May God be gracious to us and bless us, and cause His face to shine on us. So that Your way may be known on the earth, your salvation among all nations. Let the peoples praise You, O God; let all the peoples praise You. Let the nations be glad and sing for joy; for you will judge the peoples with uprightness, and guide the nations on the earth. Let the peoples praise You, O God; let all the peoples praise You. The earth has yielded its produce; God, our God, blesses us. God blesses us, so that all the ends of the earth may fear Him.Psalm 67
Last week we looked at introverts, thought about the environment they function best in, and how we can help them thrive. This week I want to look at extraverts, and consider how we can help them thrive too.
Extraverts primarily gain their energy from the world outside them, so need to engage with it. Unlike introverts, being alone and reflecting will make them uncomfortable and they are much happier being involved with people, often in large groups. Being naturally gregarious, they are confident at meeting strangers, building bridges and enjoying diversity, and they can quickly make connections in a new culture and engage effectively with people.
It is said that introverts enjoy living in a secure private space to themselves and recharging their batteries in solitude rather than in a group setting. So how do people who are introverted cope in the mission field?
Mourning is something that many western cultures don’t do well. Unlike our Mediterranean neighbours, or more expressive people from tropical climes, we think holding our feelings in check is a Good Thing. “Stiff upper lip, old boy.”
Christians are often even less inclined to mourn than others, because we have a sure and certain hope that our departed have gone to be with Jesus. We use terms like “promoted” to express our positivity. I was even once told by a family member at a funeral that we were not going to cry, because it was a happy day of celebration for our friend who had gone to a better place. Which left me with a lot of grief and no outlet for it. Sometimes we need to express our emotion and have a good wail.
A recent visit to the Wilson Carlile Centre in Sheffield, home of the Church Army, prompted me to find out more about this remarkable evangelist. A successful Victorian businessman who suffered a breakdown following financial ruin, he turned to Christ and, heavily influenced by D L Moody, discovered a passion for evangelism.
A Muslim man joined us recently for our regular communion service at the place where I live and work. Which made me think hurriedly about how to do communion inclusively and build bridges rather than barriers. I could of course simply have said “This is not for you, but you’re welcome to observe”, as indeed you might, but as part of a community that is trying hard to get along well with our ‘cousins’, I knew this wasn’t how we would want to treat a visitor. So I improvised.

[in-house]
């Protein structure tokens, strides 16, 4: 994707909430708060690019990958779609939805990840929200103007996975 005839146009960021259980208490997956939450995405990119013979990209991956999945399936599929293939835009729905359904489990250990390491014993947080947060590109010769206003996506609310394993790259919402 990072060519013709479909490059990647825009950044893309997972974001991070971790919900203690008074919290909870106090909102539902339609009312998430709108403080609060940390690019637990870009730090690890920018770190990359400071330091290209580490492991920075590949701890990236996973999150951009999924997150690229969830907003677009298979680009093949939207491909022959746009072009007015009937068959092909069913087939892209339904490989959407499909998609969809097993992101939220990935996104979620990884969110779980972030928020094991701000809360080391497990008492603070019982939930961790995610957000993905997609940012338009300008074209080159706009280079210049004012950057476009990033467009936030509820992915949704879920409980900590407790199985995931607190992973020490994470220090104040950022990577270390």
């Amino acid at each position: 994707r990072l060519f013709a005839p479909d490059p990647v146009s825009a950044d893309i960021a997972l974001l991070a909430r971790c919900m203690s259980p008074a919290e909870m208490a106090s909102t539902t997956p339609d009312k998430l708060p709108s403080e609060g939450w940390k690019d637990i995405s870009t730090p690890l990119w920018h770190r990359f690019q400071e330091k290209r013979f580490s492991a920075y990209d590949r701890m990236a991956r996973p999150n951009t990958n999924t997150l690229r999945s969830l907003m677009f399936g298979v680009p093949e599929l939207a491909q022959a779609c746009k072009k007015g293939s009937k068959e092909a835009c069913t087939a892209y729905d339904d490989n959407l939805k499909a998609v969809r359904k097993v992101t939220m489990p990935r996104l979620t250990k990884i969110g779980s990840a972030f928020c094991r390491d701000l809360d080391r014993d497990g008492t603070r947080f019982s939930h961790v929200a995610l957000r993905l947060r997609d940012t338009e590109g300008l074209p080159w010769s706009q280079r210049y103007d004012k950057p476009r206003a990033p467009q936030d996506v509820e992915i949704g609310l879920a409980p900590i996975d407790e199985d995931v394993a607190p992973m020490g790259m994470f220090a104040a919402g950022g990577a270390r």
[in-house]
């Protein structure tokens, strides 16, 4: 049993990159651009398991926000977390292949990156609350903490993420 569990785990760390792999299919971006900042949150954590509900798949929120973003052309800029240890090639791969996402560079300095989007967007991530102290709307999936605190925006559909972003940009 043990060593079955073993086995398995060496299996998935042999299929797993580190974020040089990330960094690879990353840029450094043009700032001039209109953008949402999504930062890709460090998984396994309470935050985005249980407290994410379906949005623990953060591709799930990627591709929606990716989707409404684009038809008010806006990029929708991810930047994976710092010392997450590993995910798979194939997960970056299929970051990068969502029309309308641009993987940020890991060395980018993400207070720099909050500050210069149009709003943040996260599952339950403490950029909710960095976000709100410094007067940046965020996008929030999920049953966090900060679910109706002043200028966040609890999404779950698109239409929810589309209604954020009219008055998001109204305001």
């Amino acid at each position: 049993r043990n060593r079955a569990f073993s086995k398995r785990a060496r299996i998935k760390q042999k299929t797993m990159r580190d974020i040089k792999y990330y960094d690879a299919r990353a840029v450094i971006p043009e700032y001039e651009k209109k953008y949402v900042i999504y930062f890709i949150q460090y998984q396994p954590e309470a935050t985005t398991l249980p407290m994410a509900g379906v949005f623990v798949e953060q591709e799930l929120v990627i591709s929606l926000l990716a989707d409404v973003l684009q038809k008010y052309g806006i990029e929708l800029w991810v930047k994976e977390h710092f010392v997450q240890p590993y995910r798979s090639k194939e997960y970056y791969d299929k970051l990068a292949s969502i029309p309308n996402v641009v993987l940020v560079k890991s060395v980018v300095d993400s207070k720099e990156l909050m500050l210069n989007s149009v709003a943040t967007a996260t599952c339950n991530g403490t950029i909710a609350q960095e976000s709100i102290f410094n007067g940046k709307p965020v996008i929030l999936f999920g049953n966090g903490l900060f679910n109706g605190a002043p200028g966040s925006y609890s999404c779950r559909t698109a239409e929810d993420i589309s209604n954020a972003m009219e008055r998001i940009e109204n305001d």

I have written many times about the need for mission workers to be actively supported by their church, agency, family and friends – all of whom are very important for the resilience and fruitfulness of the mission worker.
However, the provision of intentional, pre-emptive, supportive care does not absolve mission workers from caring for themselves! With millennials in the mission field, who are accustomed to more attentive parenting, workplace nurturing and personal mentoring, there may be an expectation of higher standards of support than were previously considered appropriate. We need to lovingly remind mission workers that they are not children, they have been selected for their ability to thrive in the mission field, and have been trained to withstand the challenges of life in demanding places.
Change, it has been observed, is the only constant. And that was pointed out 2500 years ago by a Greek philosopher.
Many of us in mission struggle to keep up with various aspects of change, whether it’s organisational structure, new technology, government regulations or the constant coming and going of co-workers.
Most of us are not particularly disposed towards change, and the accelerating rate of change seems ever more bewildering. So how can we learn to survive in a world where change is guaranteed, to continue apace? Here are our top tips:
I have commented before on the challenge of being distinctively Christian in an environment which requires certain legal and administrative practices of us.
Not only do we find ourselves forced to comply with legislative practices (often good) imposed on us by secular authorities, but in order to be seen to be delivering on that we often adopt secular business practices. This is all too easy for those of us who were trained in management in secular employment before we joined the mission field. And those of us who are already equipped with management and administrative skills are the ones most likely to be selected for senior leadership, which then reinforces further the use of secular practices in our organisations.
We have written about the challenges of re-entry on a number of occasions but so far we have not introduced our readers to the RAFT. This helpful analogy was introduced by David Pollock who was an expert in transition. His point was that the RAFT helps us leave well, so that we don’t feel we have unfinished business when we arrive back in our passport country.